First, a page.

“The colors and morphology of this cloud complex suggests that the storm may be tied to a vortex in the deeper atmosphere similar to two large cloud complexes seen during the equinox,” Sromovsky said

    Such vortices could be anchored much deeper in the atmosphere and extend over large vertical distances, as inferred from similar vortices on Jupiter, including its Great Red Spot.

    An expanded team of astronomers led by Kunio M. Sayanagi, an Assistant Professor at Hampton University in Virginia, leveraged the amateur observations to activate a “Target of Opportunity” proposal on the Hubble Space Telescope, which imaged the entire planet on Oct. 14. Observing at a variety of wavelengths, HST revealed multiple storm components extending over a distance of more than 9,000 kilometers (5,760 miles) and clouds at a variety of altitudes.

    NASA Hubble Telescope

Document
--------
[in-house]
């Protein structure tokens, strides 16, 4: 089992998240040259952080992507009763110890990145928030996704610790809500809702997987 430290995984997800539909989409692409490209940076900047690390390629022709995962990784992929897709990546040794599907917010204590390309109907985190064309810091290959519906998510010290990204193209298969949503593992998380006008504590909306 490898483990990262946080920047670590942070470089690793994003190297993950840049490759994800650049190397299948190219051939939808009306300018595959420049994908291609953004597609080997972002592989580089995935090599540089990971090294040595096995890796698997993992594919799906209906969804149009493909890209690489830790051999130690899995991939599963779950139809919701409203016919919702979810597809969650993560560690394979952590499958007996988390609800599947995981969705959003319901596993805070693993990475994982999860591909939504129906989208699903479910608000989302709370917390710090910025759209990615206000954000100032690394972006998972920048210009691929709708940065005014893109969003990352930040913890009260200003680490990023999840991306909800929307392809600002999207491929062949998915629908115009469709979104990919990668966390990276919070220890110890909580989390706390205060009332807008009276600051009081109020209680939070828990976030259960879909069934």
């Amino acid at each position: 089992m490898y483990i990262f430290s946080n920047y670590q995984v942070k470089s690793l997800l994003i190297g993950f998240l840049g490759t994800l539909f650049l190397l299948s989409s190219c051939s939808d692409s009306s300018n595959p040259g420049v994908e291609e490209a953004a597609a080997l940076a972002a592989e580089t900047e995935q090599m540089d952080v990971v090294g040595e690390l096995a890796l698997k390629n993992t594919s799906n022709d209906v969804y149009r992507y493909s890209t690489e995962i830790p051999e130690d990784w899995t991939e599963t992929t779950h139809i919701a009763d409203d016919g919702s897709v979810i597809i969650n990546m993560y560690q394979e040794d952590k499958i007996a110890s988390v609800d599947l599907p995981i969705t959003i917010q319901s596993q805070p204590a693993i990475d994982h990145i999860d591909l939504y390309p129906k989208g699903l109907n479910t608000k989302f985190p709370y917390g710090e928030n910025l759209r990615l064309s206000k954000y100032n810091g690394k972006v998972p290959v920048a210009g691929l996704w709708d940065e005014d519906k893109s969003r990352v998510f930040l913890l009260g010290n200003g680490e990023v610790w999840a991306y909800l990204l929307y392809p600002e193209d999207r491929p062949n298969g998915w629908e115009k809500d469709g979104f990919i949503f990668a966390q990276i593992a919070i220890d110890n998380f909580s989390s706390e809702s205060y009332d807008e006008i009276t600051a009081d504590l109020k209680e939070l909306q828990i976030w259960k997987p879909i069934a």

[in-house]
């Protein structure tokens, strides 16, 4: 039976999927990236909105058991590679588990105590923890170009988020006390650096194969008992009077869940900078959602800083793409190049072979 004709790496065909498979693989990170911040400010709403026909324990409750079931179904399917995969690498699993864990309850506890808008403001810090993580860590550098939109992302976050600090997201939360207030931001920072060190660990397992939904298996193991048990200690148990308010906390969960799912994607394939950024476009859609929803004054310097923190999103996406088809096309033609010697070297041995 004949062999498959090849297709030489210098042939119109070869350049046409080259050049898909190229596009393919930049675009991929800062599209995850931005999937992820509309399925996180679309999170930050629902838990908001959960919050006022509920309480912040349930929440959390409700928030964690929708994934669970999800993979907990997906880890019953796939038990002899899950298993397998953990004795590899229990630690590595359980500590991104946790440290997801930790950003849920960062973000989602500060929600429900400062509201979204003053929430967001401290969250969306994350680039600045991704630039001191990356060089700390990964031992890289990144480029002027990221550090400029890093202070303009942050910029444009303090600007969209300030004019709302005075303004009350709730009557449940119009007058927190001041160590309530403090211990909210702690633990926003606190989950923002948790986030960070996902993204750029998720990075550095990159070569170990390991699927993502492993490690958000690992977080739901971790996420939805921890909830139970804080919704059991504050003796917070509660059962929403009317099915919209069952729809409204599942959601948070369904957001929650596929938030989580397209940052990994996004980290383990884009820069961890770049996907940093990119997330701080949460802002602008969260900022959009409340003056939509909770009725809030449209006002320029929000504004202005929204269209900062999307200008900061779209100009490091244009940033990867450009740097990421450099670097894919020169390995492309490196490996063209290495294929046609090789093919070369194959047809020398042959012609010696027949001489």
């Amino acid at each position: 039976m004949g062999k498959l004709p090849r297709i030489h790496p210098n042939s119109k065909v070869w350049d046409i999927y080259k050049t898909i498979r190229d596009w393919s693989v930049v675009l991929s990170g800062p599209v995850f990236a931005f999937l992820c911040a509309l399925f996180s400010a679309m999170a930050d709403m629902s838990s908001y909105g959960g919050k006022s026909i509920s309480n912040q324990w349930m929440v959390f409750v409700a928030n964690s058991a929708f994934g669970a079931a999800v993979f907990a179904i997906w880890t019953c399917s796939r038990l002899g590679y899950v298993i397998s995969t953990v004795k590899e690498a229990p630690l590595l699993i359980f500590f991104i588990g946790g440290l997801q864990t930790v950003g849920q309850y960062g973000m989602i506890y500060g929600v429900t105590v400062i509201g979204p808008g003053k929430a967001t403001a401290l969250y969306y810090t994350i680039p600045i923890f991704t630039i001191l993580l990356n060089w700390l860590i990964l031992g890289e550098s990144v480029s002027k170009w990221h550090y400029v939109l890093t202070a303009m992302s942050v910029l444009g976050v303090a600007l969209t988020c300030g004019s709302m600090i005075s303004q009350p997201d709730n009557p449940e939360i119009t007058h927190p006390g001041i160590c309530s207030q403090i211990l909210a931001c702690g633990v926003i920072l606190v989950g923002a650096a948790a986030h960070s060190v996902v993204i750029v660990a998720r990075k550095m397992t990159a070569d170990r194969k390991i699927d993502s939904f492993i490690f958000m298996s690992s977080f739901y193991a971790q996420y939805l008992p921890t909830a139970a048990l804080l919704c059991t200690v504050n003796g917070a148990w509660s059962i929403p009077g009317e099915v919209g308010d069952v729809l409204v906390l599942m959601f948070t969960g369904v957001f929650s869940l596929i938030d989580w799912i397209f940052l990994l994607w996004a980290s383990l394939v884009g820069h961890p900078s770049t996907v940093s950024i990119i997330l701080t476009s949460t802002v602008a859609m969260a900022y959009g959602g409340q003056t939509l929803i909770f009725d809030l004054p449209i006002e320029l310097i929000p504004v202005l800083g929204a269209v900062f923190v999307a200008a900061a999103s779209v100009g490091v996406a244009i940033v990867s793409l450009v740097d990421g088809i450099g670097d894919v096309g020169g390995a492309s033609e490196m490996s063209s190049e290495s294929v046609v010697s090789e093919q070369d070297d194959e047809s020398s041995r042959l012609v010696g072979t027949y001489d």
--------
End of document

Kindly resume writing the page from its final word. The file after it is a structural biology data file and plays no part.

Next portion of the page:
NASA Hubble schematic
    NASA/ESA Hubble

    De Pater, Sromovsky, Hammel and Pat Fry of the University of Wisconsin will report the details of their observations on Nov. 12 at a meeting of the American Astronomical Society’s Division of Planetary Sciences in Tucson, Ariz.

    Ice giant

    Uranus is an ice giant, about four times the diameter of Earth, with an atmosphere of hydrogen and helium, with just a bit of methane to give it a blue tint. Because it is so distant – 19 times farther from the sun than Earth – astronomers were able to see little detail on its surface until adaptive optics on both Keck Observatory telescopes revealed features much like those on Jupiter.

    De Pater and her colleagues have been following Uranus for more than a decade, charting the weather on the planet, including bands of circulating clouds, massive swirling storms and convective features at its north pole. Bright clouds are probably caused by gases such as methane rising in the atmosphere and condensing into highly reflective clouds of methane ice.

    Because Uranus has no internal source of heat, its atmospheric activity was thought to be driven solely by sunlight, which is now weak in the northern hemisphere. Hence astronomers were surprised when these observations showed such intense activity.

    Observations taken with the Keck II telescope by Christoph Baranec, an Assistant Professor at the University of Hawaii on Manoa, revealed that the storm was still active, but had a different morphology and possibly reduced intensity.